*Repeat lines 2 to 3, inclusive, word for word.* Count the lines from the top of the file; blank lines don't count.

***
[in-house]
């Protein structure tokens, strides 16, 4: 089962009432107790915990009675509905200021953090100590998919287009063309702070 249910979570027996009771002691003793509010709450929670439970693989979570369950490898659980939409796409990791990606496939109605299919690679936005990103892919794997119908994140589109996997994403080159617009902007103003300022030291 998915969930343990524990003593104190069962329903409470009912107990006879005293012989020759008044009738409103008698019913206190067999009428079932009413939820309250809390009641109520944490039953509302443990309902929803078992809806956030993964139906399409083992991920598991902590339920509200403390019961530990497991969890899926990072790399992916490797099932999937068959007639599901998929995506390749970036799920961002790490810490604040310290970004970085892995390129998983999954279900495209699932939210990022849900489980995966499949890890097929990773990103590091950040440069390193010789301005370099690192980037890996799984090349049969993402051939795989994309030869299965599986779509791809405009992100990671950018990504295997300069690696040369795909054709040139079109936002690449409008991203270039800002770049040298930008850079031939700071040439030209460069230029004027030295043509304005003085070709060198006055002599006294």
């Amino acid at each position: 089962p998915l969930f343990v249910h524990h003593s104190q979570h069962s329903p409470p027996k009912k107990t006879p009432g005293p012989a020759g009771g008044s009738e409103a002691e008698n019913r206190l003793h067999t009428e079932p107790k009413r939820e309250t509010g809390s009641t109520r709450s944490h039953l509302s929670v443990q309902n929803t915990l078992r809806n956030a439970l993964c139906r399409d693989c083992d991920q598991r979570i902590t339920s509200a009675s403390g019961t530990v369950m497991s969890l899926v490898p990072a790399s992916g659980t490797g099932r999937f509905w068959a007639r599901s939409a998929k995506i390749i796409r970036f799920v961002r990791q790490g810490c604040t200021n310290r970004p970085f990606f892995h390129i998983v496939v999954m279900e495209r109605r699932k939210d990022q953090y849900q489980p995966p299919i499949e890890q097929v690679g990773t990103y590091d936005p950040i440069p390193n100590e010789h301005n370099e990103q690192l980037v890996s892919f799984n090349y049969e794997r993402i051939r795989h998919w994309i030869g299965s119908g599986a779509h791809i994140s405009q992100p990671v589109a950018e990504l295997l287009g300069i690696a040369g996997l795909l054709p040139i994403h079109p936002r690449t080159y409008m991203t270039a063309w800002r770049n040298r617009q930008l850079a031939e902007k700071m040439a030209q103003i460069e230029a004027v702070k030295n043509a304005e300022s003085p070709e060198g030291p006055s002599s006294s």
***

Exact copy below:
């Protein structure tokens, strides 16, 4: 089962009432107790915990009675509905200021953090100590998919287009063309702070 249910979570027996009771002691003793509010709450929670439970693989979570369950490898659980939409796409990791990606496939109605299919690679936005990103892919794997119908994140589109996997994403080159617009902007103003300022030291 998915969930343990524990003593104190069962329903409470009912107990006879005293012989020759008044009738409103008698019913206190067999009428079932009413939820309250809390009641109520944490039953509302443990309902929803078992809806956030993964139906399409083992991920598991902590339920509200403390019961530990497991969890899926990072790399992916490797099932999937068959007639599901998929995506390749970036799920961002790490810490604040310290970004970085892995390129998983999954279900495209699932939210990022849900489980995966499949890890097929990773990103590091950040440069390193010789301005370099690192980037890996799984090349049969993402051939795989994309030869299965599986779509791809405009992100990671950018990504295997300069690696040369795909054709040139079109936002690449409008991203270039800002770049040298930008850079031939700071040439030209460069230029004027030295043509304005003085070709060198006055002599006294």
């Amino acid at each position: 089962p998915l969930f343990v249910h524990h003593s104190q979570h069962s329903p409470p027996k009912k107990t006879p009432g005293p012989a020759g009771g008044s009738e409103a002691e008698n019913r206190l003793h067999t009428e079932p107790k009413r939820e309250t509010g809390s009641t109520r709450s944490h039953l509302s929670v443990q309902n929803t915990l078992r809806n956030a439970l993964c139906r399409d693989c083992d991920q598991r979570i902590t339920s509200a009675s403390g019961t530990v369950m497991s969890l899926v490898p990072a790399s992916g659980t490797g099932r999937f509905w068959a007639r599901s939409a998929k995506i390749i796409r970036f799920v961002r990791q790490g810490c604040t200021n310290r970004p970085f990606f892995h390129i998983v496939v999954m279900e495209r109605r699932k939210d990022q953090y849900q489980p995966p299919i499949e890890q097929v690679g990773t990103y590091d936005p950040i440069p390193n100590e010789h301005n370099e990103q690192l980037v890996s892919f799984n090349y049969e794997r993402i051939r795989h998919w994309i030869g299965s119908g599986a779509h791809i994140s405009q992100p990671v589109a950018e990504l295997l287009g300069i690696a040369g996997l795909l054709p040139i994403h079109p936002r690449t080159y409008m991203t270039a063309w800002r770049n040298r617009q930008l850079a031939e902007k700071m040439a030209q103003i460069e230029a004027v702070k030295n043509a304005e300022s003085p070709e060198g030291p006055s002599s006294s």